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Successful succession: planning for the future

Everyone leaves their business one day. The earlier you start thinking about your succession planning strategy, the more successful this transition will be.

Why succession planning?

It’s never too early to start planning for the day when you want to step back from your business. Putting it off will make the transition harder, and may reduce the value of your business to a new owner.

Recent research from Xero indicates that three out of four New Zealand business owners are expecting to sell their businesses in order to fund their retirements, yet 30% don’t believe their business would survive without them, and 47% don’t have an exit plan in place.

According to Xero’s New Zealand Country Manager Craig Hudson, that number is higher for baby boomers, with 90 percent of business owners in that cohort looking to retire seeking to fund their retirement through the sale of their business.

“The lack of planning and forward-thinking by small business owners about the succession of their business is concerning, as many Kiwis will be impacted when these business owners decide to sell-up or exit the company.

“Any business owner who has put in the time, money, blood, sweat and tears to build their company would want to keep it thriving, and any owner looking to retire needs to find someone competent to take over. The best way to make sure of that is to develop a succession plan”, says Hudson.

The importance of succession planning(external link) – Xero

Get help with planning

Your plan for succession will depend on your business and goals.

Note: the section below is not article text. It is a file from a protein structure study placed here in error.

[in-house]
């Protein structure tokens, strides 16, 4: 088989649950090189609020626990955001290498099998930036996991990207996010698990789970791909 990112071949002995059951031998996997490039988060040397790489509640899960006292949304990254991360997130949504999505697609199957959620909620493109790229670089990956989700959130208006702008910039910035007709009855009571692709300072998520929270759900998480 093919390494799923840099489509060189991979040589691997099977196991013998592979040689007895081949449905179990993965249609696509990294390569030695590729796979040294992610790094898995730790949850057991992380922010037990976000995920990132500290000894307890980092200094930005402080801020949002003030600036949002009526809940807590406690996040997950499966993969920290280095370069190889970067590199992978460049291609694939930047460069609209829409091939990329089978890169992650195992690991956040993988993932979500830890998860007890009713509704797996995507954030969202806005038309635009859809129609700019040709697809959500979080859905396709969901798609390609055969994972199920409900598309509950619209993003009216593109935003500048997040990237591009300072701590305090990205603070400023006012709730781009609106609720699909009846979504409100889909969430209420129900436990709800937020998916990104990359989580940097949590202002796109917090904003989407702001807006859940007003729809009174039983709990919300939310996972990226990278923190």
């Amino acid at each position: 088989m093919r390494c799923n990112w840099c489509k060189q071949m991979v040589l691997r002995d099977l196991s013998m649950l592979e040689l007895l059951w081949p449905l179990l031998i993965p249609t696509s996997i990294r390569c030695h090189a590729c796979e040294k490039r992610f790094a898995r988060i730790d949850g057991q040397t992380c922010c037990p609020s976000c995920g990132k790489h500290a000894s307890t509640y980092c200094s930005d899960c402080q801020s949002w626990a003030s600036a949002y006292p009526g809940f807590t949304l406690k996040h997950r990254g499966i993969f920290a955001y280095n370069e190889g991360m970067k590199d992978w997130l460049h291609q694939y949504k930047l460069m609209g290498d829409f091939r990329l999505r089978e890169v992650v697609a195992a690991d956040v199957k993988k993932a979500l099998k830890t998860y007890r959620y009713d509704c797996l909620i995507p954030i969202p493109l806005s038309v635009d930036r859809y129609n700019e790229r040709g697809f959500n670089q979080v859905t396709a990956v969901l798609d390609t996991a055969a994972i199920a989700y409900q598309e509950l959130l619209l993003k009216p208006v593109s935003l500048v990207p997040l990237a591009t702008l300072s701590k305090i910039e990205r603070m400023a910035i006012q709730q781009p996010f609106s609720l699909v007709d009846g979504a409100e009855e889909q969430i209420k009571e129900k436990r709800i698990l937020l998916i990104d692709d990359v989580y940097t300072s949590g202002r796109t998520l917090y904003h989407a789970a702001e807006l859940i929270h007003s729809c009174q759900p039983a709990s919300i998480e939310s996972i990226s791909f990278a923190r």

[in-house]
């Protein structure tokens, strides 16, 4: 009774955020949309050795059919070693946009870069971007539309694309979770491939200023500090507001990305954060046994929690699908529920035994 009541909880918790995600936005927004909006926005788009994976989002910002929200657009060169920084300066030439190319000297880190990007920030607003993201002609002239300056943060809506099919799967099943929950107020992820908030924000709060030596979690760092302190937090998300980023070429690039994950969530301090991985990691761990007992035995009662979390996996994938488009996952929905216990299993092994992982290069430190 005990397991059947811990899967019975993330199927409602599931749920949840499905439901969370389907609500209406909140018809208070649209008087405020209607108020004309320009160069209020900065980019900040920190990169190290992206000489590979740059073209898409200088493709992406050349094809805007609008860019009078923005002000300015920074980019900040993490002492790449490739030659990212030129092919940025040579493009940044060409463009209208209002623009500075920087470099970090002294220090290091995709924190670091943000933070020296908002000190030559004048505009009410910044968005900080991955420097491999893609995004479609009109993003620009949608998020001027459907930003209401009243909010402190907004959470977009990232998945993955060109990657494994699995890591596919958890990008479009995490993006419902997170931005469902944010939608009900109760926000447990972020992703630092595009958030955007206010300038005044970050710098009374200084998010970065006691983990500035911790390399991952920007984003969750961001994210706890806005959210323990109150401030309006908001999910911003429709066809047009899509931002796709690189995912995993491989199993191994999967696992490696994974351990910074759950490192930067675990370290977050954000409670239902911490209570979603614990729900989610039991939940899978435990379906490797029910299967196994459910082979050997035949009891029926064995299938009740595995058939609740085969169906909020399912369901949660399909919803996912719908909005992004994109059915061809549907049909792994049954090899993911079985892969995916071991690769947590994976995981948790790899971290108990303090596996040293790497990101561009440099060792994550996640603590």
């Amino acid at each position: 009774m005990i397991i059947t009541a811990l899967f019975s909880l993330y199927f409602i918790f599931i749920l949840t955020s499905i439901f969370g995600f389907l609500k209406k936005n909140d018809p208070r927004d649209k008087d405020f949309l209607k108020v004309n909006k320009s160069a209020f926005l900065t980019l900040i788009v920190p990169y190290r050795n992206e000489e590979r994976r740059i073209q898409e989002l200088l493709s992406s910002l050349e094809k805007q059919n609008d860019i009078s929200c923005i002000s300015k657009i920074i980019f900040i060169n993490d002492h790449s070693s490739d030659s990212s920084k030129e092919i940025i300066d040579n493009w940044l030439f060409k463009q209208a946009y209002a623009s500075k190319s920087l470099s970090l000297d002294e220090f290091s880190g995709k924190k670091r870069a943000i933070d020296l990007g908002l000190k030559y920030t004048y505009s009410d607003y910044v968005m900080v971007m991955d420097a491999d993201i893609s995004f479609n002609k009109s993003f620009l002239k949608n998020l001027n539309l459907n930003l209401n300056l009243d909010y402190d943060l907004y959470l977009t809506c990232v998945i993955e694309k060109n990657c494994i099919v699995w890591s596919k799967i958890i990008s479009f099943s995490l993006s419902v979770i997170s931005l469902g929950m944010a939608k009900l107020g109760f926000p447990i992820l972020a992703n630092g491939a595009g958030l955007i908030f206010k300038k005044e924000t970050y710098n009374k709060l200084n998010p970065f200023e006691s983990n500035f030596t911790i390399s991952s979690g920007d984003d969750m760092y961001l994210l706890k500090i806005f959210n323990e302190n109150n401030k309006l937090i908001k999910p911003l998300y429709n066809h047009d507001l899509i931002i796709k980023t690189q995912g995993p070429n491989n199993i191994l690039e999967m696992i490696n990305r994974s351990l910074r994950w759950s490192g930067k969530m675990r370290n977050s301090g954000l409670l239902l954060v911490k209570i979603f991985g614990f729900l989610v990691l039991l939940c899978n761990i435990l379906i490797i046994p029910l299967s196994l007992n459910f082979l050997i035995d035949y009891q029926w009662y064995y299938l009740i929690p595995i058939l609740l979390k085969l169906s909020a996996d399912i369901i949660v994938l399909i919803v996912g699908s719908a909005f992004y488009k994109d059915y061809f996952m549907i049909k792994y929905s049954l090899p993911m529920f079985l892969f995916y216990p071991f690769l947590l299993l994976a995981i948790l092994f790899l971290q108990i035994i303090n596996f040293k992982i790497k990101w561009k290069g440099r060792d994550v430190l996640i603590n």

It is a good idea to put these down on paper and discuss with someone you trust. For example, if you have a business advisor or a board of directors they can help with planning how the business will operate when you step back.

Other ways you might get help with planning is using a mentor or advisor who can help you with making decisions about how to transfer the business to the next generation.

They can help you decide if you still want to remain working in the business, just keep shares in the business, or exit entirely.

Case study

Getting help with planning

Scarlett Hydraulics founder Paul Bowman worked with his board to create a plan for the next phase of the business.

“I was thinking about how the business would operate without me years before Shane became CEO”, says Paul. “A board was really useful to check our thinking when it came to long-term strategy and growth”.

Paul still works in the business, but sold shares to long-time employee Shane Brookland, who had demonstrated talent for running the business.

“Thanks to the effective succession plan that Paul put in place, the business has gone from strength to strength,” says Shane.

Get organised

Succession planning isn’t a quick or cheap process, and if it involves family it can get complicated. It pays to take advice, plan well ahead, and get organised.

Think about:

  • your timeframe for getting your plan in place and starting to implement it
  • getting your books in order as prospective buyers want to see how your business is performing